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ROPAA implementation C’ttee begins regional consultations today


By:brightwebtv.com/bright Agyapong.

The Consultative and Implementation Committee set up by the Electoral Commission (EC) to recommend how the Representation of the People’s Amendment Act (ROPAA) should be implemented is to roll out a comprehensive regional consultation programme with local stakeholders and civil society organisations.



The EC ROPAA Committee would engage representatives of political parties, traditional authorities, religious leaders, and the media from February 18 at Sekondi, Western Region; February 19 at Cape Coast, Central Region; and February 21 at Koforidua, Eastern Region.
Others are as follows: February 22 at Ho, Volta Region; March 4, at Kumasi, Ashanti Region; and March 5 at Sunyani, Brong Ahafo Region; March 7 at Bolgatanga, Upper East Region; March 8, at Tamale, Northern Region; and March 9 at Wa, Upper West Region.
The EC ROPAA Committee’s working document made available to the Ghana News Agency in Accra over the weekend indicates that on March 18, the Committee would wrap-up the first phase of the consultation to scrutinize the regional outcomes.
The nine-member EC ROPAA Committee is chaired by Dr Bossman Eric Asare, EC Deputy Chairman, in-charge of Corporate Services with Mr Christian Owusu-Parry, EC Director of Administration as the Secretary.
Other Members of the Committee include Mrs Adwoa Abrefa Asuama, EC Member; Mr John Boadu, General Secretary of the New Patriotic Party (NPP); and Dr Benjamin Kumbuor, a leading member of the National Democratic Congress (NDC).
The rest are Reverend Dr Ernest Adu Gyamfi of the National Peace Council; Professor Ransford Gyampo of the University of Ghana, and Dr Kojo Asante of the Centre for Democratic Development (CDD) Ghana and Mr Kofi Akpaloo, representing the other minority parties.
Mrs Jean Mensa, EC Chairperson has tasked the Committee to do a “desk research” on countries that were implementing ROPAA and how those countries are implementing the Act.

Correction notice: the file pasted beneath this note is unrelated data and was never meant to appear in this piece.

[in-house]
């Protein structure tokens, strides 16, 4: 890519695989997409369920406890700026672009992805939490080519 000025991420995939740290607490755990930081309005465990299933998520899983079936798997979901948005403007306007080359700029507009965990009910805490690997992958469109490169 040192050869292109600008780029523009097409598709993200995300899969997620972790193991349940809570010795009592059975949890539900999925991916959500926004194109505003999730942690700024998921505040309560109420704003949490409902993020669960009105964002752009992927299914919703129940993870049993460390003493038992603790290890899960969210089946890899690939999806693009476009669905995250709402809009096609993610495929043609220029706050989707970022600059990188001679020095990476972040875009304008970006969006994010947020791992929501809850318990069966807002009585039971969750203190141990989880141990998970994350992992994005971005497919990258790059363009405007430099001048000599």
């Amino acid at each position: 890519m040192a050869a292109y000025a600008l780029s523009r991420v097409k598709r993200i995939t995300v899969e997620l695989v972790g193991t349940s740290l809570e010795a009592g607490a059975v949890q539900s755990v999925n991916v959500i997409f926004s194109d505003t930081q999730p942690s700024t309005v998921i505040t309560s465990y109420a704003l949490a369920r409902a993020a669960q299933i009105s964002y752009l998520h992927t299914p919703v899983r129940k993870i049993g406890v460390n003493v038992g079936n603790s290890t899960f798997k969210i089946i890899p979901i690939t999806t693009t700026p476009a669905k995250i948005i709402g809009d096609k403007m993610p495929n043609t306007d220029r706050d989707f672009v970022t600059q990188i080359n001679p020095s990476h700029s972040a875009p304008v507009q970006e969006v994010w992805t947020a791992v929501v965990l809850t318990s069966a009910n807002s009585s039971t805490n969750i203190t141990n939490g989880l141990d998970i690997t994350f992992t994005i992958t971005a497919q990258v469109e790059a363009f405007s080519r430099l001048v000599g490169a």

Apart from the regional consultative, the Committee would pay a working visit to countries already practicing external voting namely Mali, South Africa, the United States and the United Kingdom.
Mrs Mensa also tasked the Committee to undertake stakeholder consultations with a view to seeking the opinion of key stakeholders on the best approach to the implementation of ROPAA.
She said the implementation of ROPAA requires that the Commission puts together regulations, in the form of a Constitutional Instrument (CI), to regulate the registration of voters and the conduct of elections in foreign countries.

Mrs Mensa said at the end of the work of the ROPAA Consultative and Implementation Committee, a technical group would be constituted to draft regulations for external voting, then it would eventually be passed into a CI by Parliament by the close of December 2019.
The EC Chairperson said: “It has been 12 years since ROPAA became law, but Ghanaian citizens living outside the country are yet to benefit from the opportunities presented by ROPAA.”
“This is because of the obvious challenges that are likely to be encountered in the implementation of ROPAA,” she said.
Mrs Mensa recalled that in the past, attempts were made by the EC, under the leadership of Dr Kwadwo Afari-Gyan to find a way of implementing ROPAA that would be acceptable to all stakeholders, by setting up a committee in 2011 to make recommendations for the ROPAA implementation.
“Seven years on, the right to be registered as a voter and to vote in public elections and referenda remains elusive to the Ghanaian living outside Ghana.”
Mrs Mensa said a lot has changed since the Committee set up by Dr Afari-Gyan presented its report; stating that, it was necessary that in trying to implement ROPAA now, stakeholders take into account the new developments in Ghana’s electoral process.
She said it was for this reason that this Consultative and Implementation Committee was being formed to continue with the process after it was put on hold from 2011.
It would be recalled that the following advocacy by interest groups a Bill was introduced in Parliament in 2006, the Representative of the People Amendment Bill (ROPAB) to amend the representation of the People’s Law of 1992 PDNC Law 284.
The PNDC Law 284 did not make provision for Ghanaian citizens other than persons working in Ghana’s diplomatic missions, persons working with international organisations of which Ghana is a member and Ghanaian students on Government scholarship, to be registered in the countries where they reside.
The ROPAA, Act 2006, ACT 699 was therefore passed to extend the right of the Ghanaian to participate in voting in public elections and referenda to Ghanaians living outside Ghana.


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